Share, , Google Plus, Pinterest,

Book Reviews: “The Belles” by Dhonielle Clayton

The Belles, just like its title implies, is beautiful. This was author Dhonielle Clayton‘s first foray into YA fantasy, with her two previous co-written novels, Shiny Broken Pieces and Tiny Pretty Things, being YA contemporaries.

There has been a lot of build-up for this novel and I was one of the lucky ones who received an Advance Reading Copy last year. I have been waiting on pins and needles to post a review for it upon the book’s release.

The Belles follows Camellia Beauregard, one of the titular “Belles,” in a world where everyone is born with gray skin and hair and bright red eyes, the Belles are the sole people who can make everyone beautiful… for a price. Camellia grew up believing she would be chosen as the favorite of the Belles, meaning she would solely work for the royal family. It soon becomes apparent that being the favorite is not what she grew up imagining it would be. Court is full of intrigue, backstabbing, and Camellia is no longer sure who she can trust.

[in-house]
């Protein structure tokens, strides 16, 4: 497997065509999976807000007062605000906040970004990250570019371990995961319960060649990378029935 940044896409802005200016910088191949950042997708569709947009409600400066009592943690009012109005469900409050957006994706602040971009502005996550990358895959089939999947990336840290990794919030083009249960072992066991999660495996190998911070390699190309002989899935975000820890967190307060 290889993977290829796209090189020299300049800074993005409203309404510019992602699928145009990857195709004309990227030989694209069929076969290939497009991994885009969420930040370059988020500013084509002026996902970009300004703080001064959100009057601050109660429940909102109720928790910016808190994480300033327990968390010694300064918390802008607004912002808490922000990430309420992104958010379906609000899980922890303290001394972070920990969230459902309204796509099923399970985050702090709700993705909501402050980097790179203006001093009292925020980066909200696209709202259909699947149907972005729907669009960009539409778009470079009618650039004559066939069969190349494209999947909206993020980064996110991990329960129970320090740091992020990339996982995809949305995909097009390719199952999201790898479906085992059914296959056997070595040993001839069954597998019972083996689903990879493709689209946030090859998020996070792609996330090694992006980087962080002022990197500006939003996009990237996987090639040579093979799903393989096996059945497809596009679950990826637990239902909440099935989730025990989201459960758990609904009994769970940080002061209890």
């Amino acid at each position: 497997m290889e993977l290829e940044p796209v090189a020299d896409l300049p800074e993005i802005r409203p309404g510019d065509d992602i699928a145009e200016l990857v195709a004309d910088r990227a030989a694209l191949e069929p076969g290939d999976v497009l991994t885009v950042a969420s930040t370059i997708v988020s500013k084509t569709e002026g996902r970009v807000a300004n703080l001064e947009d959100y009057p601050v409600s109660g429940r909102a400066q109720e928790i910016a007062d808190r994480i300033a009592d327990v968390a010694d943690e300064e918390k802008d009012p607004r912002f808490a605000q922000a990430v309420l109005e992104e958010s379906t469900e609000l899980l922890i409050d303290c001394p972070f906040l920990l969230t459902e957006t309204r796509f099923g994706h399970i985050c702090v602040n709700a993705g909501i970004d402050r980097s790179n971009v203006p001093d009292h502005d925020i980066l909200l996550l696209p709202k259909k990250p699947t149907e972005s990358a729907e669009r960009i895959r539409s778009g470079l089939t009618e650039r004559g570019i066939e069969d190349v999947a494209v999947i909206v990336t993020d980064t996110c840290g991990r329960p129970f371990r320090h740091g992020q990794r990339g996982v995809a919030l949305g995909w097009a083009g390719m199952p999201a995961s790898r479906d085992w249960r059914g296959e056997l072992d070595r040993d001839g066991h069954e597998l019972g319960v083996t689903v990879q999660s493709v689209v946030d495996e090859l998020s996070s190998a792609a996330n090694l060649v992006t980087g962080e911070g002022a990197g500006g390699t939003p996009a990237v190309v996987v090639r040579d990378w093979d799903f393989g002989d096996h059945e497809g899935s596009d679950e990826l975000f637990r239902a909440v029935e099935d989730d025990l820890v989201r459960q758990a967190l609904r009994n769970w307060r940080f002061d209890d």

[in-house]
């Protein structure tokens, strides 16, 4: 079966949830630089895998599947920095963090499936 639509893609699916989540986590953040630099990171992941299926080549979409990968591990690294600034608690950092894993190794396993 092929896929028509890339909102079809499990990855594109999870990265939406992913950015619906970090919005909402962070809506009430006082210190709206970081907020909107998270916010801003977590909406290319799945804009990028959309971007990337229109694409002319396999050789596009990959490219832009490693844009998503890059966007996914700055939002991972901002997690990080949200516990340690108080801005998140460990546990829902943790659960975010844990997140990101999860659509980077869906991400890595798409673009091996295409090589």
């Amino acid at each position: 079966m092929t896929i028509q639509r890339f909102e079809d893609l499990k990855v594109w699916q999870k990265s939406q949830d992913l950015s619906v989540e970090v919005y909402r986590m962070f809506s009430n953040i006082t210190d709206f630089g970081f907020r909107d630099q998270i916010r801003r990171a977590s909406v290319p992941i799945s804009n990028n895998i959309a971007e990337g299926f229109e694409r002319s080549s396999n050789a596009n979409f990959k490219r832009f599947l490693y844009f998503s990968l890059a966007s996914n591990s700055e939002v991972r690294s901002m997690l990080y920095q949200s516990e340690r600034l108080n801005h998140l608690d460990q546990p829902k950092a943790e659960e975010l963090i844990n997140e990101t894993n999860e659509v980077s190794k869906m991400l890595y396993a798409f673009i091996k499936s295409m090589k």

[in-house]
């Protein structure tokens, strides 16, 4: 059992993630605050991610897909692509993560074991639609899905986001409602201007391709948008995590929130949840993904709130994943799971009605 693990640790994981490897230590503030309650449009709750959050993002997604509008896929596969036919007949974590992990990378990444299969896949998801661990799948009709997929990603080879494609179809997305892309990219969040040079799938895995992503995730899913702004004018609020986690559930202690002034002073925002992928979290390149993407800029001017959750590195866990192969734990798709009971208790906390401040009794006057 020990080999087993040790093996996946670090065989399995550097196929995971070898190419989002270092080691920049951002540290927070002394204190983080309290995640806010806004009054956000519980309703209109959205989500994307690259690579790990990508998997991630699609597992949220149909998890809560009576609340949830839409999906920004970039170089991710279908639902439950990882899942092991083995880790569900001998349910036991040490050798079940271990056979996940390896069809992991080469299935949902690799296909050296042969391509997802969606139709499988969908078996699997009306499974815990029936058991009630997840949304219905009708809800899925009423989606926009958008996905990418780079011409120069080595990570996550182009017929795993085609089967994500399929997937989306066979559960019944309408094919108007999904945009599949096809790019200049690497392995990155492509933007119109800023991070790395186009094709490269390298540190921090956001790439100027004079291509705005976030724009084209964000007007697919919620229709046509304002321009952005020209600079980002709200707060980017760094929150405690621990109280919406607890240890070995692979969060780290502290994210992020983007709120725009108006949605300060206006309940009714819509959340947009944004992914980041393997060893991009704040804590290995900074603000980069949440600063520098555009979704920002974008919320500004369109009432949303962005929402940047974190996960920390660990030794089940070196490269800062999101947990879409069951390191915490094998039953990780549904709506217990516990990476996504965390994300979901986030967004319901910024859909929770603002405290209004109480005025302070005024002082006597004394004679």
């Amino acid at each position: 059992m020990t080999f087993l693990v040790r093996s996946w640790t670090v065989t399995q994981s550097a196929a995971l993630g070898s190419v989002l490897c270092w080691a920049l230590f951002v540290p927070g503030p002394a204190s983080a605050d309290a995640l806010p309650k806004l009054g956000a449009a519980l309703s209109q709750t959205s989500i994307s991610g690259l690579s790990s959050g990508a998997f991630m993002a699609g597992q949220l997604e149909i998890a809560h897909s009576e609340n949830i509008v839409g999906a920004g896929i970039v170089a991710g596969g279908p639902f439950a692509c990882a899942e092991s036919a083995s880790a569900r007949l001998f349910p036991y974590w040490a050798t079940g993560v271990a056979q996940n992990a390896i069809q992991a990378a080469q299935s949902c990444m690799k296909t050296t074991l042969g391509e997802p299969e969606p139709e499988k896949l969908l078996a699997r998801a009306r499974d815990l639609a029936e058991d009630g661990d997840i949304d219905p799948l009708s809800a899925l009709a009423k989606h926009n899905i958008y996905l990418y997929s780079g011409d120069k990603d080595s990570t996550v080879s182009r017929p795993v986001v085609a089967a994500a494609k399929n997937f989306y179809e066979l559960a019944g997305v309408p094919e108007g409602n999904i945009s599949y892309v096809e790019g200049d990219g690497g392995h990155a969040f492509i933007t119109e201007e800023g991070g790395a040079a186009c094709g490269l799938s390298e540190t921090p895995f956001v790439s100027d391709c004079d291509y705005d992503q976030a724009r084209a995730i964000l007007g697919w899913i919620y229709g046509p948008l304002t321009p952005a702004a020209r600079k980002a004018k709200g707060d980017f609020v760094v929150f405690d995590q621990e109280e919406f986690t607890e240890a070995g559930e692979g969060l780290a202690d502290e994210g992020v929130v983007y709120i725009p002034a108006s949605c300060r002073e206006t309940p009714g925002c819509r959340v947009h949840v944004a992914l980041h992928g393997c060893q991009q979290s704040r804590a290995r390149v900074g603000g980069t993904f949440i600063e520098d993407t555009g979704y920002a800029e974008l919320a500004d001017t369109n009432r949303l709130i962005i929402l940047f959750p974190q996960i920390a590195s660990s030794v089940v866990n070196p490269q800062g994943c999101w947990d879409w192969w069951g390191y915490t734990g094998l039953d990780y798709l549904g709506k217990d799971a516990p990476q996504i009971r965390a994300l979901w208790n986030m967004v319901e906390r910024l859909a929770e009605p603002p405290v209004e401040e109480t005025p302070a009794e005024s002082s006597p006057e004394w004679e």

Dhonielle has said that The Belles was inspired by the way she saw the “commodification of women’s body parts” growing up. She wanted to write a commentary on the beauty standards placed on people and The Belles does exactly that. That does not mean the book is a preachy message dressed up in a pretty cover (but boy is that cover pretty). The Belles is a beautifully built world that engages the reader’s imagination.

My only complaint with the book is that the plot really does not  pick up until about 100 pages in. Everything before that is world building and character set-up. We learn about Orleans and what the Belles are and get little hints of the plot, but things don’t kick off until a quarter of the way into the book. However, those 100 pages are so enjoyable, you almost don’t notice. Every sentence is beautifully constructed, and the world is built in such magnificent ways that you don’t mind just reading about the setting. I know that I now want a miniature elephant.

Dhonielle does a good job of showing that beauty comes in all kinds of variations. Even though Camellia is supposed to create perfect people, she is often at odds with her clients by telling them their imperfections are what makes them unique and beautiful. Of course, Camellia receives a lot of pushback for such sentiments, but it is an important thing for our young girls to read right now.

Dhonielle Clayton and information about The Belles and her other books can be found on her website, Twitter, and Instagram. She is currently on a book tour, the dates of which can be found below.

Leave a Reply

Your email address will not be published. Required fields are marked *

This site uses Akismet to reduce spam. Learn how your comment data is processed.